Daily Archives: March 3, 2012

When it comes to the Internet, most people are like a 19th century farmer visiting a 20th century city

As more people access the Internet using social technology, they start to feel like the Internet is their home. And for some people, it is their home, just like for some people, New York City is their home or Paris is their home. For New Yorkers and Parisians,  they know the city well, the good and the bad, and they are comfortable with all that.

What I am seeing more of as people using and complaining about social techology like Twitter and Facebook is that they are akin to a 19th century farmer visiting a 20th century city with friends. At first it seems familiar enough when they are on the train with people they know, heading from the country to the city. But the more they look around, the more they realize things are not familar to them at all, and alot of it is overwhelming and scary. There are automobiles and big screen TVs and other things that seem fantastic to them Furthermore, there are parts of the city — this is true of any time — that are dangerous, and people in the city that are threatening.

The Internet is like that too. It may seem familar to you, but there is alot you don’t know about. There are bots and trolls and web sites that are dangerous or annoying. There are ways people in the city interact that are different than how you interact or expect people to interact.

Your first response might be: things things should work the way they do in the country, or in this case, IRL (in real life). But they don’t, and they won’t. You can either avoid the Internet (something that will be less and less possible to do), or you can adopt to it. You need to realize that just because it may seem like real life at times, it isn’t. You need to learn about things like phishing and how to recognize spambots and how to deal with privacy settings and more. It may seem like a big cost, but it is the price of reaping the benefits of being in the big city. You won’t get the know all of this right away, just like you don’t get to know all of a city the first time you visit it. But you need to know enough to make your visit safe and enjoyable and worth your while.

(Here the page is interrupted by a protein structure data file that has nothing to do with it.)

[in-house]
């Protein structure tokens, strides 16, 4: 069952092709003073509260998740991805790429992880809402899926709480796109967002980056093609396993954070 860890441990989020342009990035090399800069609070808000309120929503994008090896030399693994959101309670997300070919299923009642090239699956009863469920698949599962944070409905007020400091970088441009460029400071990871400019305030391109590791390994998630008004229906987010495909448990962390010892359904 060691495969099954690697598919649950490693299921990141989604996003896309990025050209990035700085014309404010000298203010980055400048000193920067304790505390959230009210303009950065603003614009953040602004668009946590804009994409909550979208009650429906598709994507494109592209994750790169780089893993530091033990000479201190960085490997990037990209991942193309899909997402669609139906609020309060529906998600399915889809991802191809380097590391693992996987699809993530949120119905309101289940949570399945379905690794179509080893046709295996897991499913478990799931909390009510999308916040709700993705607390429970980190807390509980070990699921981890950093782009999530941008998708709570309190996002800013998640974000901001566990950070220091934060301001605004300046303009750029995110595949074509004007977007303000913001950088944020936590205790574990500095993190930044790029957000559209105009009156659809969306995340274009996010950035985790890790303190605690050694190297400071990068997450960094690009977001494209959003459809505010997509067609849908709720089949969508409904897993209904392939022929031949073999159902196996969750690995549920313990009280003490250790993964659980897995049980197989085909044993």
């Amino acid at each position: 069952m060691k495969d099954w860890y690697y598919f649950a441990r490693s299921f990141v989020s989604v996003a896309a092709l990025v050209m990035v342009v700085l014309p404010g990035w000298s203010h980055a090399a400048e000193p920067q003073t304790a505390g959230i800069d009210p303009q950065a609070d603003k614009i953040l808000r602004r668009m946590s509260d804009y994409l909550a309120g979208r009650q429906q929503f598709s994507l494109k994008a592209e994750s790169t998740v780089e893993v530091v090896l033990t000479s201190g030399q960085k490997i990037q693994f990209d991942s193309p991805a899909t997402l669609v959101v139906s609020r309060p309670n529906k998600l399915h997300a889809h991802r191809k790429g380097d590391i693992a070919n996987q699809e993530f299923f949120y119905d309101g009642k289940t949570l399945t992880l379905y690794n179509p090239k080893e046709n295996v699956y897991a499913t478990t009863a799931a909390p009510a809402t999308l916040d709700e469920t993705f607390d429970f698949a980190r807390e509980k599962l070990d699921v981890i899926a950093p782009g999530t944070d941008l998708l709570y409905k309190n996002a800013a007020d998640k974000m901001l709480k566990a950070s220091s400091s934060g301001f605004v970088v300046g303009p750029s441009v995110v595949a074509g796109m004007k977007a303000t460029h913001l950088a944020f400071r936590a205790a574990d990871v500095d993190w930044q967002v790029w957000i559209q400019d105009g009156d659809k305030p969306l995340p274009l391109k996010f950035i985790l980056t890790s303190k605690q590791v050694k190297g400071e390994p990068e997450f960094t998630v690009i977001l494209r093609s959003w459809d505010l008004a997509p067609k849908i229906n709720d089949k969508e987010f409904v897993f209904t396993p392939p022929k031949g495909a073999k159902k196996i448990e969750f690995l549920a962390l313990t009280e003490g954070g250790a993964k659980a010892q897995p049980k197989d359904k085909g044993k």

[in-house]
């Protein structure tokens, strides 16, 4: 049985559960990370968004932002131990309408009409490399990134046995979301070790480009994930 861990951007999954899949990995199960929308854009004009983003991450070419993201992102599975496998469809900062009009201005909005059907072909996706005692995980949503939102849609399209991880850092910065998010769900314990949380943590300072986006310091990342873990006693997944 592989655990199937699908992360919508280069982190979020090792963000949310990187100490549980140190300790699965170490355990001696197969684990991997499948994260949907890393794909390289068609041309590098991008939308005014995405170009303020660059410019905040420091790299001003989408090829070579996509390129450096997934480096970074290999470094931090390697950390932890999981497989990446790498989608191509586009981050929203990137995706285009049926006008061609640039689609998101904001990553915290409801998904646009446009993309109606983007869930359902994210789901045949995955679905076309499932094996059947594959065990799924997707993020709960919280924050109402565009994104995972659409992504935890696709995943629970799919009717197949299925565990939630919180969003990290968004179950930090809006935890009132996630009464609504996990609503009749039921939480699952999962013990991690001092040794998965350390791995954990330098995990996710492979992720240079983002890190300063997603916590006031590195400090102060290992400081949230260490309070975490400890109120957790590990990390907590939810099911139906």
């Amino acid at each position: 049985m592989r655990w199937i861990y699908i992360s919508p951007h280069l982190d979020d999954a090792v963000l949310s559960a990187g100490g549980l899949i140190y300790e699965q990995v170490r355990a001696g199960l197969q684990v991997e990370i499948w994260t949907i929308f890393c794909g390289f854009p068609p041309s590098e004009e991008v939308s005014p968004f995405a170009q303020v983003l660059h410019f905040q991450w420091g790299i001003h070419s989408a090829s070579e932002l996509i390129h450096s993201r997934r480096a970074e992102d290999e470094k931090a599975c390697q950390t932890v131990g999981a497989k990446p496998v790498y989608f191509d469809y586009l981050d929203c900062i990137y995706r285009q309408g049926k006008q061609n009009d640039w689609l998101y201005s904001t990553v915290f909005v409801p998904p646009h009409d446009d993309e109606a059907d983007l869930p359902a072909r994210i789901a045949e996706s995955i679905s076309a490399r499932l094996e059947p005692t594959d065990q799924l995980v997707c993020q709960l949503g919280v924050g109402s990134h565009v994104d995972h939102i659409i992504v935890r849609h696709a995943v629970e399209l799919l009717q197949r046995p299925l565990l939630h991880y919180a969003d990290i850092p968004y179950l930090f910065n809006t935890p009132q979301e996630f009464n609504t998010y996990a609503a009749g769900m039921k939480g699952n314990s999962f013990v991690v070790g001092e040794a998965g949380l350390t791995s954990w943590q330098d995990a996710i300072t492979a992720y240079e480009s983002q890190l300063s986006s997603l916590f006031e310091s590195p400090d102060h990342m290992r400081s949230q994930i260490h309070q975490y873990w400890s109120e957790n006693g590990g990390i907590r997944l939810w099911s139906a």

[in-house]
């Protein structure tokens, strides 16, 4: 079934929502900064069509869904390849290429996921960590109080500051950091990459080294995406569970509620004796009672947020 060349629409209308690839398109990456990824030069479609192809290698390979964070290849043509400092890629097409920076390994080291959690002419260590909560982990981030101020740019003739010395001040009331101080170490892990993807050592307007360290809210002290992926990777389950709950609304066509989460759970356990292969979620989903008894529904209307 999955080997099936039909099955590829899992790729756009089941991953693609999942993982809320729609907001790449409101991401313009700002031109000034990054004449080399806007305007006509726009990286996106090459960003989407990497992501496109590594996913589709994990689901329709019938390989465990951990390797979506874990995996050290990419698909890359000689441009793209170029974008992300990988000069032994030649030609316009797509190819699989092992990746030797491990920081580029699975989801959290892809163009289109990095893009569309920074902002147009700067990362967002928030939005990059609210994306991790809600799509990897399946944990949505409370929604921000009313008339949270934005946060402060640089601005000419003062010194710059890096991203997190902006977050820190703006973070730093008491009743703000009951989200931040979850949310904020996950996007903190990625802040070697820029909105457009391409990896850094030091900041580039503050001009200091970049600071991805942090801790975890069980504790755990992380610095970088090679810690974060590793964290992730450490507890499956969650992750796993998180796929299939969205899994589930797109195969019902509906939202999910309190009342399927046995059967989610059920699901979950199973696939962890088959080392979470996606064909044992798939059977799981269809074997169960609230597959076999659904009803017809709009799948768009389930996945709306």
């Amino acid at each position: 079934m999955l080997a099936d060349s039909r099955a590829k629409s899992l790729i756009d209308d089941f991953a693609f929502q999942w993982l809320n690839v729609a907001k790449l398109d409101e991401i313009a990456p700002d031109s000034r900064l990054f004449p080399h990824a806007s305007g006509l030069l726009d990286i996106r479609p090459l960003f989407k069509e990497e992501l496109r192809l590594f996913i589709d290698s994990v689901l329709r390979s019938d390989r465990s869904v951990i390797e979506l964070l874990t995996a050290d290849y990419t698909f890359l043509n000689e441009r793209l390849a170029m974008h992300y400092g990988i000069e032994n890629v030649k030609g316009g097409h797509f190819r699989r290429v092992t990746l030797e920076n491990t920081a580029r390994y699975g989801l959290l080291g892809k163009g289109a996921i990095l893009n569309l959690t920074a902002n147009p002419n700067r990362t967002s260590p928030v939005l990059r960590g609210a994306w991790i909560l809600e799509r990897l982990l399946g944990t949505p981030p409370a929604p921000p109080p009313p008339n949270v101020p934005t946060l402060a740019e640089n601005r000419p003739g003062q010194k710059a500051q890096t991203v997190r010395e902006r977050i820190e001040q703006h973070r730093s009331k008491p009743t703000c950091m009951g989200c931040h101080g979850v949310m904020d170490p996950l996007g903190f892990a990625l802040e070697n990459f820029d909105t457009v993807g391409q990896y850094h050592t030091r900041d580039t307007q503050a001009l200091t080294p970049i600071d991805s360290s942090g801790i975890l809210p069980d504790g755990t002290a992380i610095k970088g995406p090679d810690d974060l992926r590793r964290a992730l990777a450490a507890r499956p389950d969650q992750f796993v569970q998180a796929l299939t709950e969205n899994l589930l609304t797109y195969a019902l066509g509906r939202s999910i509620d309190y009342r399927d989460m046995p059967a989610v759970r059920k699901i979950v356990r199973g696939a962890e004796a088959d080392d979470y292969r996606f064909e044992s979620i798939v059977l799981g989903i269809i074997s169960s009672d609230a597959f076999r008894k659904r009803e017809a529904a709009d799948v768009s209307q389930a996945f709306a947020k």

Is this evidence of the stunning success of android or more proof that everything is happening faster?

Matt Yglesias has this post on The Stunning Success of Android which includes this graph

It’s certainly true that Android is popular and a good product. But what I want to look at is the axis of the chart: millions of units sold over X number of quarters. What I think we will continue to see is that more and more charts of new technology are going to look like this. We will continue to see products adopted or purchased by consumers at faster and faster rates.

There’s a number of reasons for this. For one thing, people are more comfortable with adopting new technology than they were a decade or more ago. Two, the technology is easier to adopt. Three, new technology is increasingly social and therefore the chances of you hearing about it and signing up for or buying it is greater. Four: there are more and more companies developing new technologies like this. And five: there is infrastructure (phone companies, the Apple App Store, etc.) that supports this adoption.

The days of slow adoption rates is over. The future is coming at us at a faster and faster pace. Soon, if not already, it will come at us exponentially, and we will need technology to help us adopt new technology. The technology will change so fast, we won’t even realize it. That’s the way the future will be. That’s the way it is now: most people just aren’t aware of it. Soon, everyone will be aware of it.